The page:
Multi-Sport Athletes


When looking for potential quarterbacks, Michigan coach Jim Harbaugh often employs unusual tactics. He puts his athletes through drills in fielding baseballs, kicking field goals, playing dodgeball and also soccer. He got this idea originally from NFL coach Bill Walsh. Walsh used to look for his quarterback to be athletic above all other categories. To him, a quarterback should be able to play baseball, basketball, run track, and even play soccer. He saw value in an athlete who was accustomed to different types of movement.

Playing quarterback is not a robotic position, and Walsh needed athletes who could adapt to all sorts of positions. Today, it is even more expected of potential athletes to be “naturals” when it comes to multiple sports. Many college coaches won’t consider high school athletes that didn’t compete in multiple sports. This is extremely important when it comes to youth sports. Many kids are driven to compete in one sport year round in order to gain as much skill as possible. This can be a detriment to both their health and their overall athletic ability.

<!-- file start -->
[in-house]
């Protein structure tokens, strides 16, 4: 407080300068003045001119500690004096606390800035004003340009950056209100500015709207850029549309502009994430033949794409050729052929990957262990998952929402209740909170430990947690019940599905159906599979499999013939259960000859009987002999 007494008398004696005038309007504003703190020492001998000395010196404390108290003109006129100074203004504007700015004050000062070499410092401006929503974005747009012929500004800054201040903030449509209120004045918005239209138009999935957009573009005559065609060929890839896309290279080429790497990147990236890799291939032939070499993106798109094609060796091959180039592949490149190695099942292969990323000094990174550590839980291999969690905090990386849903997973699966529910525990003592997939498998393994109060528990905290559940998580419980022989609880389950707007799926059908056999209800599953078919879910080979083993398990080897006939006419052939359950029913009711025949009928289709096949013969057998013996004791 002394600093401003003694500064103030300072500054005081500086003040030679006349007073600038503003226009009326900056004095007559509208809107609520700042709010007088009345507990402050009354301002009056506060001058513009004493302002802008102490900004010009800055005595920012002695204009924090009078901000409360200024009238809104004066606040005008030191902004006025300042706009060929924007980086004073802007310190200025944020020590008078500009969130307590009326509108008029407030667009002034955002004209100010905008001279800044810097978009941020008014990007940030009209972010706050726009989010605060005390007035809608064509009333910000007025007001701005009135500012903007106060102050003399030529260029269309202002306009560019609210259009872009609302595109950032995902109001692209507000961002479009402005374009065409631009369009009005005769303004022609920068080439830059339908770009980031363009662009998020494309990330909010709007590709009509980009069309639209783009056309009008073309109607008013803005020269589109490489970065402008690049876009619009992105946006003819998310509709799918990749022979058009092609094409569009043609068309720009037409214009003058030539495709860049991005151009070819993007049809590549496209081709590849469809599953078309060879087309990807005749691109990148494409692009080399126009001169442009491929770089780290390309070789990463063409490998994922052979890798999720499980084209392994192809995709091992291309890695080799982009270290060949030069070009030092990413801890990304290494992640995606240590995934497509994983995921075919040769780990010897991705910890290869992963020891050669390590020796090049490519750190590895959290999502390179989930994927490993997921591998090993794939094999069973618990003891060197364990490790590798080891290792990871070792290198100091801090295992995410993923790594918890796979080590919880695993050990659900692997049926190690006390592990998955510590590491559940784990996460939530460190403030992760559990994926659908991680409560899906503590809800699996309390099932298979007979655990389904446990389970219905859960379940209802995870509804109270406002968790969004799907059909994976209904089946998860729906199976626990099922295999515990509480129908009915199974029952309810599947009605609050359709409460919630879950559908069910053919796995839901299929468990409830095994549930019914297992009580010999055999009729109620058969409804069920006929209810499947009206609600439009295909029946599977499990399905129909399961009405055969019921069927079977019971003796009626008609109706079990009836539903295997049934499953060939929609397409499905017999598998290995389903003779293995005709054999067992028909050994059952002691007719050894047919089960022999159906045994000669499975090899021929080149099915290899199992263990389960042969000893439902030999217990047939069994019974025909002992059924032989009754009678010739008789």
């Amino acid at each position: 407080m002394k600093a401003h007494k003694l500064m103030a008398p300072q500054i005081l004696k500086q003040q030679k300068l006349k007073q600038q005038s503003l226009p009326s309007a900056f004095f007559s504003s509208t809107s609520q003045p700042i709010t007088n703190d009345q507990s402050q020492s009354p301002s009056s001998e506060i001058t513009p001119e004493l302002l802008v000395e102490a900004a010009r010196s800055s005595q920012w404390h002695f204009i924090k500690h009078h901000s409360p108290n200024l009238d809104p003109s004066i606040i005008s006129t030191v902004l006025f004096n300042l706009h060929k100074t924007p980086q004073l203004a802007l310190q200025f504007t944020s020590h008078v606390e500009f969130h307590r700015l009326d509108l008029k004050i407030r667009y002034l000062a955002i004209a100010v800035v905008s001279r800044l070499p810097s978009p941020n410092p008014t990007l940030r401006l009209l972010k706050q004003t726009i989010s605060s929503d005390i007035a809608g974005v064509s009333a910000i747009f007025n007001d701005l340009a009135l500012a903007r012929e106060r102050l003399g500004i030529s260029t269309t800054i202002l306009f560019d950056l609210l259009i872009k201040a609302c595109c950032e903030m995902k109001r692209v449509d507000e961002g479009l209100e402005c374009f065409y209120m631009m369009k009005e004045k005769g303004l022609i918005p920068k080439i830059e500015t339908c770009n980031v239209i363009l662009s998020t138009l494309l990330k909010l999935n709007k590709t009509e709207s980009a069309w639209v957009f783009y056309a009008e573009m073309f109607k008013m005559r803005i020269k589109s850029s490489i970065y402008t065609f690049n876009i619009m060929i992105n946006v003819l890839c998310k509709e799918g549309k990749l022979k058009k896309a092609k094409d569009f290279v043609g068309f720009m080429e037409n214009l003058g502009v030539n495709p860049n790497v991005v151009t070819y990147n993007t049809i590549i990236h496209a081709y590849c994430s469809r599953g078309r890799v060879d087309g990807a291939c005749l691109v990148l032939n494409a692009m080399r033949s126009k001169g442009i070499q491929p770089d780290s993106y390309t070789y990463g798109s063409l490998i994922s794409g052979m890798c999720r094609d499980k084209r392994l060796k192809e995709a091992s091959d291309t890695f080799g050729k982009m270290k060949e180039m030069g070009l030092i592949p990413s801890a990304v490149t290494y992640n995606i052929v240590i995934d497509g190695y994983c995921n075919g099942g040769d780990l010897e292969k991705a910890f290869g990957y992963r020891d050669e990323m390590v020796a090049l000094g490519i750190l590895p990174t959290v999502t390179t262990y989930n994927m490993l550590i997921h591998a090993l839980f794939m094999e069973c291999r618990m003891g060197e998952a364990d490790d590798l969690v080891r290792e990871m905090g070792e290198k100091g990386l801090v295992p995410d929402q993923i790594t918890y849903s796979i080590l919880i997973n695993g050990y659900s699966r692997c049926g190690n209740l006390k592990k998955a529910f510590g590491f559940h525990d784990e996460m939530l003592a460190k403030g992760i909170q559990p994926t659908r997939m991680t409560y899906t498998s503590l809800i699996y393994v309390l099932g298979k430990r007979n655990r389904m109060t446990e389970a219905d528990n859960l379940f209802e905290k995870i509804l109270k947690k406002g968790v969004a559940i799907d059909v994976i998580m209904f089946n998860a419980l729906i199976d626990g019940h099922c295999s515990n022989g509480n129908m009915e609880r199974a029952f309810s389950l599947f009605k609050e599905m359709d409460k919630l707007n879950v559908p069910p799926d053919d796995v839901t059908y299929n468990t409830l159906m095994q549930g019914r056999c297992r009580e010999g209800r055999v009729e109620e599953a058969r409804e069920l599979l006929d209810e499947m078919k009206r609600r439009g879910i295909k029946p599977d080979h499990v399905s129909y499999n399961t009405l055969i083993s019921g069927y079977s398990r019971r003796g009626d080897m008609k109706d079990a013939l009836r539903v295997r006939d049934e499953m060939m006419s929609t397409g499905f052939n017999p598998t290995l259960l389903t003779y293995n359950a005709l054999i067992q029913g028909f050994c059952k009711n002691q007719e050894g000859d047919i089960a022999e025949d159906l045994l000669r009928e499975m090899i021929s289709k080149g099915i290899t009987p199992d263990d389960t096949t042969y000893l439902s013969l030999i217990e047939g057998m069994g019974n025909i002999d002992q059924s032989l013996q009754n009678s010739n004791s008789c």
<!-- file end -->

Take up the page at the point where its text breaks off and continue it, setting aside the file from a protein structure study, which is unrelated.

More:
Different sports/activities train different muscles and movement patterns. In order to be an efficient athlete, there cannot be any weaknesses throughout ranges of motion. An athlete that can move well in all directions has a distinct advantage through all phases of a game, and will have a greatly decreased risk of injury.

Who do you know who is an athlete? There is a good chance they have created multiple deficiencies from repetitive motion. Get their movement screened to see if we can improve their performance and decrease their risk of injury!

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